The Consumer Electronics Show (CES), held at the beginning of each year in Las Vegas, always attracts a mixture of everything from high profile companies releasing flagship products to small start-ups showing off obscure inventions. This year’s show saw one of the more unusual inventions get major coverage. The product, called the HAPIfork, is what might be termed a “smart” fork – just like smartphones, the fork is full of fancy electronics and monitoring devices.
The HAPI part of the name, pronounced “happy,” is actually short for haptic, which means that the fork gives feedback to your touch senses. In this case, the fork vibrates when it decides you’ve eaten too much. This sounds like a random product to be one of the biggest at the show. It is, but a well-timed and publicized announcement at the beginning of the massive Consumer Electronics Show helped the HAPIfork get major media coverage. Some journalists have suggested that the coverage was actually a bit disproportionate to the importance of the announcement, but it made many headlines.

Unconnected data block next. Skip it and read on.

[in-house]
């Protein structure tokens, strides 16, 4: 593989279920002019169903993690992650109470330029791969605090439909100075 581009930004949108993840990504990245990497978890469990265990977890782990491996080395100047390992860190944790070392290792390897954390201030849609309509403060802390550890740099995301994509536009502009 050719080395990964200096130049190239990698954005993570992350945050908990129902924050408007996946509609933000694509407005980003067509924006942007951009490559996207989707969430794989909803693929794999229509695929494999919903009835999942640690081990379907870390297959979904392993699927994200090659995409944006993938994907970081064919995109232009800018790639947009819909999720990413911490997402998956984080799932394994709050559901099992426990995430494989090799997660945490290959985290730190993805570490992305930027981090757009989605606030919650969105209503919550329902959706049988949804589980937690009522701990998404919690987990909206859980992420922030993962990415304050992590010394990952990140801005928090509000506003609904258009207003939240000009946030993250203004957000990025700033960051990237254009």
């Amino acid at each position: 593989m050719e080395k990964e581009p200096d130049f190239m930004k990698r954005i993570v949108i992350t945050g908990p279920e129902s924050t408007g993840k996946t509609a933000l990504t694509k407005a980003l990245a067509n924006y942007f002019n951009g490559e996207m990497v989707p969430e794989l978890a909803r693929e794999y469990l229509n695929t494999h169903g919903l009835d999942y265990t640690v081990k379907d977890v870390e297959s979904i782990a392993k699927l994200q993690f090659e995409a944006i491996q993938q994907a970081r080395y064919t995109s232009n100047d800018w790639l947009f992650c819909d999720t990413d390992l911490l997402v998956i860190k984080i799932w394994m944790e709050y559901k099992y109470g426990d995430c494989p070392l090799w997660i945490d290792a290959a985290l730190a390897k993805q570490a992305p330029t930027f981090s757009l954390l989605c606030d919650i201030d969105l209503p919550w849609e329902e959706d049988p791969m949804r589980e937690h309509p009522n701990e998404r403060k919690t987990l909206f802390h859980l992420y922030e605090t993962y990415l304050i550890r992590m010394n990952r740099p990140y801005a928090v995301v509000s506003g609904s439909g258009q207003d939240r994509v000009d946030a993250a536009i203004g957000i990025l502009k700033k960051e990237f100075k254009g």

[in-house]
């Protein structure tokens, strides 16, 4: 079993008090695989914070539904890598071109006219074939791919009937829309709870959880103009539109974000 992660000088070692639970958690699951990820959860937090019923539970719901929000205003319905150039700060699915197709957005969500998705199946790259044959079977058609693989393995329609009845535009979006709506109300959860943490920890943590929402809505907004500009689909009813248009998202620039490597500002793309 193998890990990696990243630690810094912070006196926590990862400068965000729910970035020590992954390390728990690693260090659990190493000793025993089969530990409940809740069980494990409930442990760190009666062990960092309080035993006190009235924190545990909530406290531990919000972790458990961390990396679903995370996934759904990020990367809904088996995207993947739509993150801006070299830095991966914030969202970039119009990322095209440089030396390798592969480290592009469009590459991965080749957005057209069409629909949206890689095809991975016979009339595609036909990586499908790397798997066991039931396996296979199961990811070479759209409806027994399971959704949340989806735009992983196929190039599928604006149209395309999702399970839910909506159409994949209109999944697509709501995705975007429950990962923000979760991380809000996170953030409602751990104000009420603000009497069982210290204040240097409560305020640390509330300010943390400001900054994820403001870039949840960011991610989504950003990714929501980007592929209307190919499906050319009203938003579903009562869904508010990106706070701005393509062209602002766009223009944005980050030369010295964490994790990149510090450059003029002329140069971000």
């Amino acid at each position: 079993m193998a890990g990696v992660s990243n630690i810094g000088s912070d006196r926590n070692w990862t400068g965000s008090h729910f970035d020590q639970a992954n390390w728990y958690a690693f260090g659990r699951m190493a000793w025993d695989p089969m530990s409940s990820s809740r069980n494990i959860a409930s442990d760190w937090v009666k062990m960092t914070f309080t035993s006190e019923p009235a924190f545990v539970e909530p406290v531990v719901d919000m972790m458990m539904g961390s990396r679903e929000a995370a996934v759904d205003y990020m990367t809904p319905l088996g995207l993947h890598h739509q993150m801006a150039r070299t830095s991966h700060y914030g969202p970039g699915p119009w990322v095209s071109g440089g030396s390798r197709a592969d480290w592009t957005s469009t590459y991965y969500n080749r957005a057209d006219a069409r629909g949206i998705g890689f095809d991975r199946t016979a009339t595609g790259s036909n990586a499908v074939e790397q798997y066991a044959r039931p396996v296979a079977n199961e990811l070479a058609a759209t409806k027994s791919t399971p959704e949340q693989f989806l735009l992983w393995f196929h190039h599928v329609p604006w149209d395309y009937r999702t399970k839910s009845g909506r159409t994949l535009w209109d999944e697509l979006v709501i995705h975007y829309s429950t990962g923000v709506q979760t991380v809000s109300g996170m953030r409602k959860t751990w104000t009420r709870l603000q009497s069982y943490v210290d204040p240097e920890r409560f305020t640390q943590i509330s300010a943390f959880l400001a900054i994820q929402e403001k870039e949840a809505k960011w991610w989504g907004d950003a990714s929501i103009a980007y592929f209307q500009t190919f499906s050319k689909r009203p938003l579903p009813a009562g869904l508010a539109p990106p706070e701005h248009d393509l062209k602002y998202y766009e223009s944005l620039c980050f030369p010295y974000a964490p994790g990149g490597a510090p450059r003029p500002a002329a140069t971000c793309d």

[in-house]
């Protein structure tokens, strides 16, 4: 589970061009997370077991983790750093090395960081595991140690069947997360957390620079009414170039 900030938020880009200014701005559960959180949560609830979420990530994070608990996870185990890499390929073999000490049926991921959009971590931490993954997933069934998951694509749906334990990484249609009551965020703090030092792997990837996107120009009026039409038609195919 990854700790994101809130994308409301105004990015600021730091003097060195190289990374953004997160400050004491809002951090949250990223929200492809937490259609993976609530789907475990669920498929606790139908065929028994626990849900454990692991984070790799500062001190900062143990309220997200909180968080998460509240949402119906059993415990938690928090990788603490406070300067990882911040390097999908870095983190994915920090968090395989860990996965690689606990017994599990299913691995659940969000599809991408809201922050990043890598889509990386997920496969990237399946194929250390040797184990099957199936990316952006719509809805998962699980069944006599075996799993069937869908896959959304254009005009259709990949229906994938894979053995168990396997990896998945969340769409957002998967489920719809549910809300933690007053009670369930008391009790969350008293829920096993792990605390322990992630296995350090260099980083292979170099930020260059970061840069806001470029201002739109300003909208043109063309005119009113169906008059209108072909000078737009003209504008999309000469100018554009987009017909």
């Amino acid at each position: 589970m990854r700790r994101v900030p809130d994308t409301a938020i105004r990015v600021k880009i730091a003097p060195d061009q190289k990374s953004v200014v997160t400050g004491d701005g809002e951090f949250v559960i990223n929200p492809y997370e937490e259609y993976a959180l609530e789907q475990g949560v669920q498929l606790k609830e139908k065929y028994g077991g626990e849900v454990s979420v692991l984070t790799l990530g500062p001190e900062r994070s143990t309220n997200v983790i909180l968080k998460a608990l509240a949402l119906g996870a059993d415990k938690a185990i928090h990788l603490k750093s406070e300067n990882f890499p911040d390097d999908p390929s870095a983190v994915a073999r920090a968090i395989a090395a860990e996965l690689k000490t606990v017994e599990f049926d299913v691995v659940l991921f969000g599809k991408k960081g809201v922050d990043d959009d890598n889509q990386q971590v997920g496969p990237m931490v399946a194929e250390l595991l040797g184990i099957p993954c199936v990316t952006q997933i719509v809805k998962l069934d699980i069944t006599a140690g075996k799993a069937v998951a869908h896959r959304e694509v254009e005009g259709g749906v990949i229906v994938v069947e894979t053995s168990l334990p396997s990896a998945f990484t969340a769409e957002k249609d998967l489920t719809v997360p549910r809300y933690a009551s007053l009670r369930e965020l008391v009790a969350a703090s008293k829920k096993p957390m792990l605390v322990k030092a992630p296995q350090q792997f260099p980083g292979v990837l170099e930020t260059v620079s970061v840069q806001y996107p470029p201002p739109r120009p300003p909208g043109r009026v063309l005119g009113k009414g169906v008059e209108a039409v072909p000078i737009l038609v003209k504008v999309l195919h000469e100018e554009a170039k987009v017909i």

The idea behind the HAPIfork is pretty good, and the technology isn’t overly complicated. It simply monitors how fast you take each bite of food, and then reports that back to a smartphone or computer via Bluetooth or USB. It also vibrates as you eat when you’re eating too quickly. Research suggests that eating too fast is a major contributor to obesity. It takes about 20 minutes for our brains to register that our stomachs are full, and so eating slowly is a key to not overeating after you’ve already had enough. HAPIlabs, the company behind the HAPIfork, has lots more research and information available on their website, including a list of other negative effects from eating too fast.
Several months after CES, the fork still has not been released, but preorders are available via a Kickstarter page. Despite many reviewer’s comments and complaints that the fork received too much attention, most of the reviews are positive, suggesting that this will be a success. CES has a reputation for having products announced that never come to market, due either to small companies not getting enough funding or larger companies making products too futuristic and not marketable enough. While it is a cause for concern that the HAPIfork hasn’t come to market yet, HAPIlabs is still showing signs of actually delivering on the product. This will definitely be an interesting product to follow as it gets released.
Hayley is a freelance blogger, writing on behalf of Vivint, Tooele UT home automation system specialists. She also recommends visiting http://www.vivint.com/en/city/ca/lakeside for those residing in Lakeside, CA.